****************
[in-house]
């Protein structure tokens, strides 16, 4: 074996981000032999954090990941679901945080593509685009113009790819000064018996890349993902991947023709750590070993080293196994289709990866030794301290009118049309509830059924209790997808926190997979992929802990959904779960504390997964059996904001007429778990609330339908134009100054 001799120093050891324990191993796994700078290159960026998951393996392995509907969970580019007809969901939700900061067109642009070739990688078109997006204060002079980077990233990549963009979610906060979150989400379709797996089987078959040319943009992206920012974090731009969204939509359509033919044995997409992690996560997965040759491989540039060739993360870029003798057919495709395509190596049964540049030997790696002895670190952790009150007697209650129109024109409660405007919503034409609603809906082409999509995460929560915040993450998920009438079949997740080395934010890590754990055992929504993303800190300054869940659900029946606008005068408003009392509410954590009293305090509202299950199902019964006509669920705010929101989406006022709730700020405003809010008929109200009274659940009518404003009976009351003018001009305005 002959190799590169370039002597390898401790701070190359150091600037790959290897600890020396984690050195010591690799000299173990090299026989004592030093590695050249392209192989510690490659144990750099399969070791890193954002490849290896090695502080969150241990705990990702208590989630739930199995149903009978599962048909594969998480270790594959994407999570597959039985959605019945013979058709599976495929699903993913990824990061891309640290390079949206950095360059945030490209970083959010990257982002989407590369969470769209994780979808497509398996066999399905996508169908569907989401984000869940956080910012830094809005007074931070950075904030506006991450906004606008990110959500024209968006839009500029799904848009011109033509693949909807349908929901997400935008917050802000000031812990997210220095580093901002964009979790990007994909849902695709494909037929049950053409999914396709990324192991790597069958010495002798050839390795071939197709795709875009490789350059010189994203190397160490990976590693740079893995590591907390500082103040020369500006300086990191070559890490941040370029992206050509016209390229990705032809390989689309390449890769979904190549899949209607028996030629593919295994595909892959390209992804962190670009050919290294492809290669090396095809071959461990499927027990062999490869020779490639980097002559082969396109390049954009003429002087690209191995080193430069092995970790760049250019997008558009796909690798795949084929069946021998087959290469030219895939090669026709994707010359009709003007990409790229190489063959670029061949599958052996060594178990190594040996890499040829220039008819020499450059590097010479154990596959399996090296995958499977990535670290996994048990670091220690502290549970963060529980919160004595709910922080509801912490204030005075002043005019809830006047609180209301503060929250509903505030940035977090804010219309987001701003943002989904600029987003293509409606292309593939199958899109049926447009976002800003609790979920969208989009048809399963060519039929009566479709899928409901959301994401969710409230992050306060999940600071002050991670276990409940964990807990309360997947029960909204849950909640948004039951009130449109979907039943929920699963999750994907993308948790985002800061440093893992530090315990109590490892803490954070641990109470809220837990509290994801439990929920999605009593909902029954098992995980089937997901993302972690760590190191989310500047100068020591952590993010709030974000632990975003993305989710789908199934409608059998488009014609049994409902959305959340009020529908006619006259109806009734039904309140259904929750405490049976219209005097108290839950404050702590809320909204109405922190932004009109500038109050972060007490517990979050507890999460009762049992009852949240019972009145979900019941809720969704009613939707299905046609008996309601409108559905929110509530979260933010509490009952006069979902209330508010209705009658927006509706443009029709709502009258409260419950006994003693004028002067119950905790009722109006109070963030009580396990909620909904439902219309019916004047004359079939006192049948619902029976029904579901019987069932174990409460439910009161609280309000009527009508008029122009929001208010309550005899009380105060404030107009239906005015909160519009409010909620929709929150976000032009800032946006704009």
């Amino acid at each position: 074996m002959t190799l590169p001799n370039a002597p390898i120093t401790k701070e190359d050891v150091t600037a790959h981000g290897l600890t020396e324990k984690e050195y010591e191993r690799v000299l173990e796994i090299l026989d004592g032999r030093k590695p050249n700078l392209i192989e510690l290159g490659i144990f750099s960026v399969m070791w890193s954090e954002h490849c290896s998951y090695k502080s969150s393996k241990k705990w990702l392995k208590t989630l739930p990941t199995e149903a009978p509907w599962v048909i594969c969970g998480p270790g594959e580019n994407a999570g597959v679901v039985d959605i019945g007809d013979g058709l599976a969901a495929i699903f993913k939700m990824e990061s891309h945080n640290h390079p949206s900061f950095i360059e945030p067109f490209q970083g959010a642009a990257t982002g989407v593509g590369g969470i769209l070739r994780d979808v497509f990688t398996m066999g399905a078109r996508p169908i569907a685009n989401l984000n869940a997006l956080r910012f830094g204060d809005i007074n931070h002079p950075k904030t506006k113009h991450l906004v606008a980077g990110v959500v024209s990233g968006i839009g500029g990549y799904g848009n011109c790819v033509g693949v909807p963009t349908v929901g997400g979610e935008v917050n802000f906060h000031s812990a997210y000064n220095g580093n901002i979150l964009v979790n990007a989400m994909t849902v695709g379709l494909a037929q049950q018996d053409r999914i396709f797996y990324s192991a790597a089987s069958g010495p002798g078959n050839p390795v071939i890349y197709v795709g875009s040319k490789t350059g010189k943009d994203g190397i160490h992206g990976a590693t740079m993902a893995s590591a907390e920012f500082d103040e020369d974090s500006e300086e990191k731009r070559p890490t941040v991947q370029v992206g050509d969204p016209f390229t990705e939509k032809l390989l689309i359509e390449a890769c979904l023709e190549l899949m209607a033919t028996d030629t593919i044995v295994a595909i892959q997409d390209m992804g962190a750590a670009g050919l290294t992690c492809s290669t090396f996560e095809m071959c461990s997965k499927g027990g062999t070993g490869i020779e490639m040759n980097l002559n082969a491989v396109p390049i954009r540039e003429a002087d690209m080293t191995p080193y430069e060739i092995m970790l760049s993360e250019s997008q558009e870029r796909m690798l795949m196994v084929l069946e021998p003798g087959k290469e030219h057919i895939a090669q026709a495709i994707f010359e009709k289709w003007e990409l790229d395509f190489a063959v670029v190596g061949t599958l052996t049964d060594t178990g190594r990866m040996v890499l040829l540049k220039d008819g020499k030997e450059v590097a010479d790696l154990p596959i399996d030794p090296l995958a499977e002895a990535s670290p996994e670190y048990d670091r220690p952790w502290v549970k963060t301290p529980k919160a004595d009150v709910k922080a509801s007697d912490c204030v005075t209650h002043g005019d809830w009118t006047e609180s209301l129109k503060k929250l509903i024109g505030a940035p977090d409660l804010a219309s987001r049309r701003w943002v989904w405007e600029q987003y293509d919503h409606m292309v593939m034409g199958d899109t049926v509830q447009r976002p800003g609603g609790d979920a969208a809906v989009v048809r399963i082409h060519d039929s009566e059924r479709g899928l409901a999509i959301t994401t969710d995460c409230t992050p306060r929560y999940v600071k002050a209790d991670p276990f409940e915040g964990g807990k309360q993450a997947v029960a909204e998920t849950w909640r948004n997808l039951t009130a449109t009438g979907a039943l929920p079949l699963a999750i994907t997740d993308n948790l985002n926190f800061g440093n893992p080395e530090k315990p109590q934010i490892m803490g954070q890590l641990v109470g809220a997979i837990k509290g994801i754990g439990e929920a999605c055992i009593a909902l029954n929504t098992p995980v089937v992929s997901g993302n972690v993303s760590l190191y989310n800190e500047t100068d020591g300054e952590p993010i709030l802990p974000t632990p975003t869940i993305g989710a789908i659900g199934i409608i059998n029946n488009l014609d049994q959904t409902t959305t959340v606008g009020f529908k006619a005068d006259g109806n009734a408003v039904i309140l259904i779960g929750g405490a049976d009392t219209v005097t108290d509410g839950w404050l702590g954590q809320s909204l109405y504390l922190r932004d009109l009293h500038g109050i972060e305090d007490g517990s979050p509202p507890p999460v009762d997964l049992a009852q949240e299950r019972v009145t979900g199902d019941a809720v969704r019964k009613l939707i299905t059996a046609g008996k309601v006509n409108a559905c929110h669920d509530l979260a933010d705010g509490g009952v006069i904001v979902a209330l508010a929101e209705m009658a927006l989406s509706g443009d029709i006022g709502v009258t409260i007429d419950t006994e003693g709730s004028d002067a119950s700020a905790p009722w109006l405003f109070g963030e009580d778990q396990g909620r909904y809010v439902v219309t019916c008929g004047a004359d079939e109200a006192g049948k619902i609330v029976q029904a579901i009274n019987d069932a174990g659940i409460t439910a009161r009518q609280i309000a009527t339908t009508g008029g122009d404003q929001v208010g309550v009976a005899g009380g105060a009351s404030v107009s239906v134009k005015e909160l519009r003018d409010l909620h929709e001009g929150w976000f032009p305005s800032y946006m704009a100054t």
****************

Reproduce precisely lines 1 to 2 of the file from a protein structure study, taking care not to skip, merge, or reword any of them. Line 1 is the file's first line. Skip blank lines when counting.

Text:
[in-house]
């Protein structure tokens, strides 16, 4: 074996981000032999954090990941679901945080593509685009113009790819000064018996890349993902991947023709750590070993080293196994289709990866030794301290009118049309509830059924209790997808926190997979992929802990959904779960504390997964059996904001007429778990609330339908134009100054 001799120093050891324990191993796994700078290159960026998951393996392995509907969970580019007809969901939700900061067109642009070739990688078109997006204060002079980077990233990549963009979610906060979150989400379709797996089987078959040319943009992206920012974090731009969204939509359509033919044995997409992690996560997965040759491989540039060739993360870029003798057919495709395509190596049964540049030997790696002895670190952790009150007697209650129109024109409660405007919503034409609603809906082409999509995460929560915040993450998920009438079949997740080395934010890590754990055992929504993303800190300054869940659900029946606008005068408003009392509410954590009293305090509202299950199902019964006509669920705010929101989406006022709730700020405003809010008929109200009274659940009518404003009976009351003018001009305005 002959190799590169370039002597390898401790701070190359150091600037790959290897600890020396984690050195010591690799000299173990090299026989004592030093590695050249392209192989510690490659144990750099399969070791890193954002490849290896090695502080969150241990705990990702208590989630739930199995149903009978599962048909594969998480270790594959994407999570597959039985959605019945013979058709599976495929699903993913990824990061891309640290390079949206950095360059945030490209970083959010990257982002989407590369969470769209994780979808497509398996066999399905996508169908569907989401984000869940956080910012830094809005007074931070950075904030506006991450906004606008990110959500024209968006839009500029799904848009011109033509693949909807349908929901997400935008917050802000000031812990997210220095580093901002964009979790990007994909849902695709494909037929049950053409999914396709990324192991790597069958010495002798050839390795071939197709795709875009490789350059010189994203190397160490990976590693740079893995590591907390500082103040020369500006300086990191070559890490941040370029992206050509016209390229990705032809390989689309390449890769979904190549899949209607028996030629593919295994595909892959390209992804962190670009050919290294492809290669090396095809071959461990499927027990062999490869020779490639980097002559082969396109390049954009003429002087690209191995080193430069092995970790760049250019997008558009796909690798795949084929069946021998087959290469030219895939090669026709994707010359009709003007990409790229190489063959670029061949599958052996060594178990190594040996890499040829220039008819020499450059590097010479154990596959399996090296995958499977990535670290996994048990670091220690502290549970963060529980919160004595709910922080509801912490204030005075002043005019809830006047609180209301503060929250509903505030940035977090804010219309987001701003943002989904600029987003293509409606292309593939199958899109049926447009976002800003609790979920969208989009048809399963060519039929009566479709899928409901959301994401969710409230992050306060999940600071002050991670276990409940964990807990309360997947029960909204849950909640948004039951009130449109979907039943929920699963999750994907993308948790985002800061440093893992530090315990109590490892803490954070641990109470809220837990509290994801439990929920999605009593909902029954098992995980089937997901993302972690760590190191989310500047100068020591952590993010709030974000632990975003993305989710789908199934409608059998488009014609049994409902959305959340009020529908006619006259109806009734039904309140259904929750405490049976219209005097108290839950404050702590809320909204109405922190932004009109500038109050972060007490517990979050507890999460009762049992009852949240019972009145979900019941809720969704009613939707299905046609008996309601409108559905929110509530979260933010509490009952006069979902209330508010209705009658927006509706443009029709709502009258409260419950006994003693004028002067119950905790009722109006109070963030009580396990909620909904439902219309019916004047004359079939006192049948619902029976029904579901019987069932174990409460439910009161609280309000009527009508008029122009929001208010309550005899009380105060404030107009239906005015909160519009409010909620929709929150976000032009800032946006704009």